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Trump Victorious, IAVA Calls on New President and Congress to Take Action for Vets

After one of the most brutal and hard-fought campaigns in recent memory, Republican Donald Trump surprised even many in his own party by emerging victorious over Democrat Hillary Clinton to become the Nation’s 45th Commander-in-Chief. While Trump and Clinton each had approximately 47% of the popular vote each, Trump had a clear electoral college advantage with 279 votes. 270 is needed to win. According to exit polls conducted by the New York Times, military members and veterans supported Mr. Trump by a wide 61% to 34% margin.

A Trump Administration will mean big changes in both policy and style from the current White House, and there will be an influx of thousands of Trump loyalists to Washington, DC to fill key positions in the agencies. IAVA will be reaching out to the transition team in the coming hours and days to establish a dialogue to continue our work on behalf of veterans and their families. We look forward to working with the Trump Administration to continue supporting servicemembers, veterans and their families.

Republicans kept control of Congress with a handful of losses after many thought the Senate would go to Democrat control. Sen. Mark Kirk (R-IL) was the only GOP senator to lose, surrendering his seat to Iraq vet Rep. Tammy Duckworth (D-IL). Of note, Duckworth has been a champion of IAVA’s campaign to #DefendTheGIBill, while Kirk had refused multiple requests to take the same stance. IAVA GI Bill champion Sen. Kelly Ayotte (R-NH) suffered a narrow loss to her Democratic rival Maggie Hassan and it is unclear at this point whether a recount will be conducted.

Senate Veterans Affairs Committee Chairman Johnny Isakson (R-GA) and Ranking Member Richard Blumenthal (D-CT) both won last night, as expected, so no change in direction on that panel is expected. The most chance for change will come when House Republicans choose the next chairman of the House Veterans Affairs Committee. Acting Ranking Member Mark Takano (D-CA) won his race last night, and he will seek the chairmanship in January.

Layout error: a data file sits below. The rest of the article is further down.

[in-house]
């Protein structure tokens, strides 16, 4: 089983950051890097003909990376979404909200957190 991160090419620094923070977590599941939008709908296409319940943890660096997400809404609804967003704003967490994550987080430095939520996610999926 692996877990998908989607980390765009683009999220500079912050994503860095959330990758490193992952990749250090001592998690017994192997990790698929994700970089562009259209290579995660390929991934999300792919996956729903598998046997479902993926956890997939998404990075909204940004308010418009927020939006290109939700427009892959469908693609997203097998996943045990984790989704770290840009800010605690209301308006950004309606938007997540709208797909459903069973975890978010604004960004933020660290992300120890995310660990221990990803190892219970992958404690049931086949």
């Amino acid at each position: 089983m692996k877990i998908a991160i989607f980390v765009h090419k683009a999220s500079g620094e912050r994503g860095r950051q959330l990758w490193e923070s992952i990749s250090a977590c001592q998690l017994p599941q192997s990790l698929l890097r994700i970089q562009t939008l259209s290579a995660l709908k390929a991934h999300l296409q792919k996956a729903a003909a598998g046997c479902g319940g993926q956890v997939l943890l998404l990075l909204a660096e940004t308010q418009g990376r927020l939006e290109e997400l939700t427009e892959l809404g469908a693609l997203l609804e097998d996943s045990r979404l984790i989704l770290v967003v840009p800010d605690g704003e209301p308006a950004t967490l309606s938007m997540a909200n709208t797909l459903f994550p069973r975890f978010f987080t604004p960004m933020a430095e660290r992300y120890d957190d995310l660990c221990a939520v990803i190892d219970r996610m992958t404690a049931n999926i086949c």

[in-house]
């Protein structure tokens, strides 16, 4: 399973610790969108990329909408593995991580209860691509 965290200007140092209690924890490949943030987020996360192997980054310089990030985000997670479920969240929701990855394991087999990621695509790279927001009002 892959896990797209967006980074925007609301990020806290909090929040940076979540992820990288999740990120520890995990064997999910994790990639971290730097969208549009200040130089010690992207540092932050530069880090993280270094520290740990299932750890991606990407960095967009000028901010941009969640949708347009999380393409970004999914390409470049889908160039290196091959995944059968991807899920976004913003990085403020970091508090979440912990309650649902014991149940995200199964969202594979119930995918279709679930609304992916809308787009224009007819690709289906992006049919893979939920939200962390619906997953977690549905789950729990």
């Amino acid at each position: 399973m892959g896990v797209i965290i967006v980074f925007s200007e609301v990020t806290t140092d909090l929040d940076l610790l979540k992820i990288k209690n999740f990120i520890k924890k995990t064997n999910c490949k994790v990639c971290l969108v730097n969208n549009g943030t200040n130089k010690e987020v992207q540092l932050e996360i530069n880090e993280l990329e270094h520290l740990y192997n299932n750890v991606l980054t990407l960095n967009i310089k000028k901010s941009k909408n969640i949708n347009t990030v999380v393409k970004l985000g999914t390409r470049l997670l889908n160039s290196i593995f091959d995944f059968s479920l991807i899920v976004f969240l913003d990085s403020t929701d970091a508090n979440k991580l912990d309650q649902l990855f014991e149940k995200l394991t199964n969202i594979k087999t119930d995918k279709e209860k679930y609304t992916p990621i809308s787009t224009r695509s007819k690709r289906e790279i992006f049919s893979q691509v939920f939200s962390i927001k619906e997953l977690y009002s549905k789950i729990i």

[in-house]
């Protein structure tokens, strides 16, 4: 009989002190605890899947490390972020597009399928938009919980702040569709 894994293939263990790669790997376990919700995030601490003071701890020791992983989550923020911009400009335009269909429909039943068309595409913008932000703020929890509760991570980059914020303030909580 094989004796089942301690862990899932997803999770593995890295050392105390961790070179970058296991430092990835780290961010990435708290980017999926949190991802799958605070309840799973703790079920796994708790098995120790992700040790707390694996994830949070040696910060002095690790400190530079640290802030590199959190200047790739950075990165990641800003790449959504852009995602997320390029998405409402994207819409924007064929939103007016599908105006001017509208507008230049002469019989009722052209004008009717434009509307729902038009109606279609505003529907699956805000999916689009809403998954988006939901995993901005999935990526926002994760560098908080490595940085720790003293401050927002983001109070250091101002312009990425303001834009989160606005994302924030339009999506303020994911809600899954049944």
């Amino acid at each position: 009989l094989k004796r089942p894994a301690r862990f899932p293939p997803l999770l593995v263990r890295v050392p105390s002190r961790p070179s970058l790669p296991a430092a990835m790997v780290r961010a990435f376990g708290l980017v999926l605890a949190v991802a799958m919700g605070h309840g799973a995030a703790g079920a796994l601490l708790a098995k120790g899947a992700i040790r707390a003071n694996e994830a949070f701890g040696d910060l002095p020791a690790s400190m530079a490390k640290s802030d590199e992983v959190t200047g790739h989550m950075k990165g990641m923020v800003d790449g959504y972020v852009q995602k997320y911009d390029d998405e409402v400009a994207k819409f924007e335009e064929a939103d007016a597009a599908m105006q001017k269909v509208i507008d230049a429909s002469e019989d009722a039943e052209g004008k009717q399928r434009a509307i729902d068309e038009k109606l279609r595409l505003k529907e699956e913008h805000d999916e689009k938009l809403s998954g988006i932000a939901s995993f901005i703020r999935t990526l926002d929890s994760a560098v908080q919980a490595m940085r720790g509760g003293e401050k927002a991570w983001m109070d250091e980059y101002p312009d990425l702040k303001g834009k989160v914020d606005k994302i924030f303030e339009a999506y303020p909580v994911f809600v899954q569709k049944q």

Although the overall number of veterans in Congress will drop in the 115th Congress, at least 27 veterans of the Iraq and Afghanistan wars will be among them – an increase over the current 26 with experience in those conflicts. Some of these races are still being decided.

New post-9/11 veterans who were elected include Iraq vets Scott Taylor (R-VA), Anthony Brown (D-MD), and Mike Gallagher (R-WI) and Afghanistan veterans Jim Banks (R-IN), Brian Mast (R-FL), and Jimmy Panetta (D-CA). Several other races involving post-9/11 veterans have not yet been called.

IAVA will be pressing the new Administration and Congress to quickly address the Department of Defense re-enlistment bonus scandal, defend the Post-9/11 GI Bill from cuts, bring accountability to the Department of Veterans Affairs, improve healthcare for women veterans, and help reduce veterans and military suicides.  We will also restate the invitation we extended to both candidates at the Commander-in-Chief forum to unite behind veterans this Veterans Day, Nov. 11, in New York City to begin “Operation Unite America.” The new President must lead from the front to bring the country together.

 

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